Fence Corners

Some people, passing, look at fence corners

And see weeds and briars in the angle of space

Where the plow seemed to miss its furrowing.

They see wild plum and sassafras growing in crowded fashion,

They see uncut grass and elderberry flaunting a lacy bloom.

They see only weeds and grass and briars,

And feel, out loud,

That elderberries have no reason to grown on a farm;

And they feel, still louder, that a farmer is shiftless

Who lets his corners run riot with weeds and grass and briars.


They do not see the nest, well hidden, with the five small eggs,

Not the swift brown wings that flash out and in,  out and in,

Until five yellow mouths open wide for food;

Nor the rabbit, grateful to sedge for is sheltering wisp,

Nor the lizard that suns on the rail in wait for a fly.

They do not know that birds watch each berry’s turning.

They do not see, nor understand, how much of the drama of life

 Is lived in fence corners. 


They did not see the ploughman’s hand, in spring,

Rough with the weather and hard from toil,

Skillfully guiding the team in a wide circle to miss the corner.

They did not observe his expectant looks while hoeing or reaping,

Nor sense the glow that welled from his heart

As the rustle of grass revealed small stirrings of life in the tangle of growth.


In the rush of their journey there is not enough time to see with their eyes

Nor feel with their hearts, the ultimate growth of the soul of a man

Who knows it is good for a farmer to share a small corner of field with his friends.

While passing, they see only weeds and grass and briars.

                                                 ~author unknown

This was given to me in 1957  by Doris Nutt, who knew the value of small things and small girls in corners.

Spending days together recently, my six year old granddaughter Skye and I walked and talked a path of awe and wonder.  Several mornings in a row found us on a trail around a small lake in our neighborhood.  The place on that route we visit most often is well loved by another granddaughter,  Maddie.  She is only three but she asks me about this place when we have telephone conversations because I took her there on one of our first walks together.  We call it the Secret Place.   Last  week, the three of us had a conference call from this location!  Skye called Maddie from my cell phone and told her she was in the Secret Place and wished she were there.  Maddie asked questions and planned for when she would be there  too.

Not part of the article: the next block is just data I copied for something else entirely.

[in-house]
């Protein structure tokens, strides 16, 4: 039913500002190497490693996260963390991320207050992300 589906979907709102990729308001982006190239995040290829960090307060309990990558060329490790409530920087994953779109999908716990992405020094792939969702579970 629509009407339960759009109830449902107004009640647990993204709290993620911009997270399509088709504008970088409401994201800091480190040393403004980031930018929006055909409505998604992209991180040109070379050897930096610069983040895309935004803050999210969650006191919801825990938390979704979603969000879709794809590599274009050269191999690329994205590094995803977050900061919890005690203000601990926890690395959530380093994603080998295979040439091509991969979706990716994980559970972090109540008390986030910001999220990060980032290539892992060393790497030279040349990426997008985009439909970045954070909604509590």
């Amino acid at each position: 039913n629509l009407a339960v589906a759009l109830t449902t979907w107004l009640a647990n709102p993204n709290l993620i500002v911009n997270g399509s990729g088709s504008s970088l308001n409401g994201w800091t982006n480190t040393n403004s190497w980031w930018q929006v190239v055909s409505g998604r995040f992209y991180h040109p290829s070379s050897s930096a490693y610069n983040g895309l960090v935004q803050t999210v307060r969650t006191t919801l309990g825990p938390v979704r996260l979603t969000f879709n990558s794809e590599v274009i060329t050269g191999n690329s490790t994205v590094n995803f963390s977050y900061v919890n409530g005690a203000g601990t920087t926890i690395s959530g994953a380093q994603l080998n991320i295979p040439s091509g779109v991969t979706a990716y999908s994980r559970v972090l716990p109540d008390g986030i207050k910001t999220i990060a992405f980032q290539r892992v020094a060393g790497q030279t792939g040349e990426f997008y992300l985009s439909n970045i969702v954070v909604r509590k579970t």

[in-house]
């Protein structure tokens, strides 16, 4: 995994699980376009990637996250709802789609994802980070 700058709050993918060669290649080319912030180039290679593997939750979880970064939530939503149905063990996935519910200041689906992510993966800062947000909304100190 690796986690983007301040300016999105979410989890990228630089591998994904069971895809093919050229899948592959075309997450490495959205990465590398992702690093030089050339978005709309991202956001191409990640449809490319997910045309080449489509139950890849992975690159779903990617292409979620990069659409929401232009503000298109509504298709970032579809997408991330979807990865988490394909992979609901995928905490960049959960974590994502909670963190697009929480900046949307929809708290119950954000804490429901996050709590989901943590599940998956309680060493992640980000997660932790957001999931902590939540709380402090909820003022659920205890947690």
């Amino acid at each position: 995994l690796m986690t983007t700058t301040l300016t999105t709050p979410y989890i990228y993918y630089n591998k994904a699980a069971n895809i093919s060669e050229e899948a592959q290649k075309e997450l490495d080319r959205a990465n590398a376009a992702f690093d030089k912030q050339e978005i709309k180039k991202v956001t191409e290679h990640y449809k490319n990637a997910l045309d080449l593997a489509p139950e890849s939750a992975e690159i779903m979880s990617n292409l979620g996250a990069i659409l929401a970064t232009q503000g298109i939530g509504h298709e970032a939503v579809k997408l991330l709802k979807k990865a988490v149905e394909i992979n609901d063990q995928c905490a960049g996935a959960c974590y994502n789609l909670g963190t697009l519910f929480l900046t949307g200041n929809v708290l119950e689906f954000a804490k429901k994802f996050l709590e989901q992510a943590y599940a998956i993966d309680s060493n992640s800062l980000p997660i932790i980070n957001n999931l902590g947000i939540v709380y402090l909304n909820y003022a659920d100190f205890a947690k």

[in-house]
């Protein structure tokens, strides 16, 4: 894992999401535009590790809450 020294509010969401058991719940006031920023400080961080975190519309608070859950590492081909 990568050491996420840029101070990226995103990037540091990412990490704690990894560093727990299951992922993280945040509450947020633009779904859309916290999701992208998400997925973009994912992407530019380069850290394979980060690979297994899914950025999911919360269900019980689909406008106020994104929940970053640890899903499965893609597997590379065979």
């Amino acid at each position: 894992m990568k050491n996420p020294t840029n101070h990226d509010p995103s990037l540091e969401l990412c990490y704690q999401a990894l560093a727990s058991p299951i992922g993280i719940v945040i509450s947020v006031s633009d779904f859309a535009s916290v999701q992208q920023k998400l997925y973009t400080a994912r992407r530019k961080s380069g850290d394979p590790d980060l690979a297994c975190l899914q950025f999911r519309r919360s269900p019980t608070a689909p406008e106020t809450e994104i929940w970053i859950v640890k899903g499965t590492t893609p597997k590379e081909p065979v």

This spot is only a small square of paving stones where two garden benches sit facing each other, but it is arbored by luxuriant evergreen wisteria and bookended by crepe myrtles .  One open side faces the walking trail.  The other side opens out to the lake.  When we enter this shaded, hidden spot and look out across the glistening ripples of water, our view is framed by feathery fronds of wisteria leaves and knarled vine.  Sometimes we see ducks land and take off on the water,   a turtle head bob up, or spots where fish make widening circles on the lake surface .  It is an enchanted spot, a place of cool quiet.   Skye told me when something is so beautiful it makes you want to whisper.  Maddie  must have felt the same, the last time we were there.  She whispered. 

One of the subjects of whispering last week was the tight clusters of blossom that had begun to show at the tips of the wisteria branches.   When we first noticed them, they looked like tiny sprays of green peppercorns.  The next day they had swelled and within the next two days, the earliest little berries were just beginning to split and show promise of the purple inside.  We whispered what they would soon look like:  clusters of fairy size royal robes hanging like grapes, soon to be joined by more and more until our Secret Place would be dripping with deep purple, draped in beauty.

Skye is not here this week.  I walked alone yesterday on the path by the lake and started to smile when our treasured spot came into sight. As I drew near, I fleetingly registered some difference in the foliage, but only after I went inside and sat down, thinking about the little girls and our pleasure in visiting this nook,  did  I frown and take in my breath.  I looked for the several budding clusters of flowers we had tracked for progress of bloom.  There were none.  Then I saw the amputated stubs of branch and vine,  the telltale withered leaf clusters on the ground.   I understood that the crew that keeps our neighborhood mowed and trimmed  had vigorously pruned  the vines.  Tears welled up as I realized the  precious  jewels in our treasure box had been chopped off and discarded. 

I know pruning is necessary.  At times branches must be sacrificed for the health of a growing thing.  My sadness is for the undeniable fact that we may not know whether something we so easily dispose of has brought joy and beauty for another.  By what do we measure the dispensable?  What nest in fence corners, what frame for someone else’s view do I damage?  In the garden of my soul, do I trim with care?